Assessing alternative text presentation and tablet device usage for low vision leisure reading

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Gannon, Erin
Suss, Joel M.

Low vision affects approximately 246 million people worldwide. Age-related macular degeneration (AMD) is one of the leading causes of low vision in developed countries, and the incidence is expected to rise in the next decade (World Health Organization, 2014). The most frequently cited complaint by individuals with vision loss is difficulty reading (Rubin, 2013). A loss of recreational activities like reading has been linked to reduced quality of life and depression in this population (Hazel, Latham, Armstrong, Benson, & Frost, 2000; Rovner & Casten, 2002). It is therefore imperative that research examines avenues through which those with low vision can continue to read for pleasure with minimal frustration. In a series of three studies, the present research examines reading satisfaction and low vision aid (LVA) use. Study 1 concerns reading satisfaction of low vision and normally sighted readers using a tablet computer. This study compared five variations of presenting text on the screen, and subjective measures of preference and satisfaction were emphasized. Study 2 takes a more applied approach to explore the use of three of the five presentations used in Study 1 over time. Study 3 is a survey that extends the findings of Studies 1 and 2 by measuring aspects of reading device awareness, training, satisfaction, and use among a larger sample of low vision readers. Results from Studies 1 and 2 suggest improved perceptions of alternative text formats over time, the potential value of tablet devices, and emphasize the role of enjoyment in reading. Study 3 suggests that tablets and e-readers may be under-represented in low vision rehabilitation.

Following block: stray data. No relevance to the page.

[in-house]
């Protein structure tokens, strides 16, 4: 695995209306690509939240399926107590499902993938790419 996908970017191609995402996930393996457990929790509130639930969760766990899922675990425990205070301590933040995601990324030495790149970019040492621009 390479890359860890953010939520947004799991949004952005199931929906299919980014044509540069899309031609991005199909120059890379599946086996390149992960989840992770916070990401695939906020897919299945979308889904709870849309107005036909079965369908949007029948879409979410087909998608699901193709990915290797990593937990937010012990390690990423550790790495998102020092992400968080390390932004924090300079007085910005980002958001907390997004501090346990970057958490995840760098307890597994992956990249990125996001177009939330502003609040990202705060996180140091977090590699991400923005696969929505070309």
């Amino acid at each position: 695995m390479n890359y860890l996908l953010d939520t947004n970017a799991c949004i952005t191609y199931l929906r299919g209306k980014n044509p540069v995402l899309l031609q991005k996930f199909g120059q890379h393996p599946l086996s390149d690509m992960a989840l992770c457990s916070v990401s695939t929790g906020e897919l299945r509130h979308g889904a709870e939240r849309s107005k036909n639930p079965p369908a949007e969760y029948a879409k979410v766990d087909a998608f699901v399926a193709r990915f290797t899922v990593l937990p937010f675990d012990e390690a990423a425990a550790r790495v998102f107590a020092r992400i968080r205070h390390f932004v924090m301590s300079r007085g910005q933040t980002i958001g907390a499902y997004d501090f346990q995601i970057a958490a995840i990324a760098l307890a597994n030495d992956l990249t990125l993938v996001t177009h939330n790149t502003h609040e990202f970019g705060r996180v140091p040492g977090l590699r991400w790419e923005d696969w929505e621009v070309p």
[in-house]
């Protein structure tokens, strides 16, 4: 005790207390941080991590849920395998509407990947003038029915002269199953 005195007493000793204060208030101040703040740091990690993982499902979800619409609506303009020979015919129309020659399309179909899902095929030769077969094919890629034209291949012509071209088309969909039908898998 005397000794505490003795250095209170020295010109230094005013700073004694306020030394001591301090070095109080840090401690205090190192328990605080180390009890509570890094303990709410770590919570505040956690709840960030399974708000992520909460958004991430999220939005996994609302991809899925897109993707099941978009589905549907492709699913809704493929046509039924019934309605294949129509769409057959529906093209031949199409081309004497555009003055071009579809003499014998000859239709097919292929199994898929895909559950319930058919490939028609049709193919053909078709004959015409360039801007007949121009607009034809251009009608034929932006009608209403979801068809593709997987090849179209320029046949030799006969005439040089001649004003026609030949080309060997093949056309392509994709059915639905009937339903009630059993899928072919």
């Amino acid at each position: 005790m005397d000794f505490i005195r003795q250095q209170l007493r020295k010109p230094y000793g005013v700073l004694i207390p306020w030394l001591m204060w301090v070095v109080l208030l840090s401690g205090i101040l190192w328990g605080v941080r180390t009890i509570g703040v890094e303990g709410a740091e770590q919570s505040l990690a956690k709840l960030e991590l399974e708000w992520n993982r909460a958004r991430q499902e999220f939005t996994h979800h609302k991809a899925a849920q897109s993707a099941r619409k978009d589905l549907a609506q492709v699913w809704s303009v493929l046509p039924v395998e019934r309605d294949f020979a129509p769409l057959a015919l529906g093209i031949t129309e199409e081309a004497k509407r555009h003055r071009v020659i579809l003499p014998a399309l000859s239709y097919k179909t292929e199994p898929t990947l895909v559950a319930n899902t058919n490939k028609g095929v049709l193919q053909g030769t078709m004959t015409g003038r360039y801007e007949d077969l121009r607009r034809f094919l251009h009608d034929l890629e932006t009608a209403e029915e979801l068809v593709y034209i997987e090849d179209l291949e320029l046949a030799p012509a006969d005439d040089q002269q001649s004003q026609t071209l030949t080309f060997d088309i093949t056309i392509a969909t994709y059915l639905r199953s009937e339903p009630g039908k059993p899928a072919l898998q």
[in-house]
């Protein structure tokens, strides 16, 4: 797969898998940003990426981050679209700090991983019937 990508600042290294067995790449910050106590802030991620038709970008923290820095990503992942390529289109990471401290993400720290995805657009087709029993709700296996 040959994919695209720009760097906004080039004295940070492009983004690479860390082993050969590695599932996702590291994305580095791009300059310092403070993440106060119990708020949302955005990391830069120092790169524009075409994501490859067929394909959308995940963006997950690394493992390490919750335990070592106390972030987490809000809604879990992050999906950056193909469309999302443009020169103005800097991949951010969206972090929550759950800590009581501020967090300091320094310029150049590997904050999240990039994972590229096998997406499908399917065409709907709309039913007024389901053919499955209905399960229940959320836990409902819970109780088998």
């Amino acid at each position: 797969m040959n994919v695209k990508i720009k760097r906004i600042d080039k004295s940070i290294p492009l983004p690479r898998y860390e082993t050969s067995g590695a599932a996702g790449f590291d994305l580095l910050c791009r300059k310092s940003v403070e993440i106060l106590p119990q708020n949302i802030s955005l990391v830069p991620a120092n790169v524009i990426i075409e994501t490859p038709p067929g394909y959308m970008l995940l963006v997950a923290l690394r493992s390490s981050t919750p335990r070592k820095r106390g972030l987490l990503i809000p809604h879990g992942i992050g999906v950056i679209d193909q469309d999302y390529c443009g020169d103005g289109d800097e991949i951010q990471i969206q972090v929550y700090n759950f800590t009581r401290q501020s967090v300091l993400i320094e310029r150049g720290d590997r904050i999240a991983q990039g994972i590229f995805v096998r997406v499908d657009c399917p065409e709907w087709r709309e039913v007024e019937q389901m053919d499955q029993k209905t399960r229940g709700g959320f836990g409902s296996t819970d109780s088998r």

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Thesis (Ph.D.)-- Wichita State University, College of Liberal Arts and Sciences, Dept. of Psychology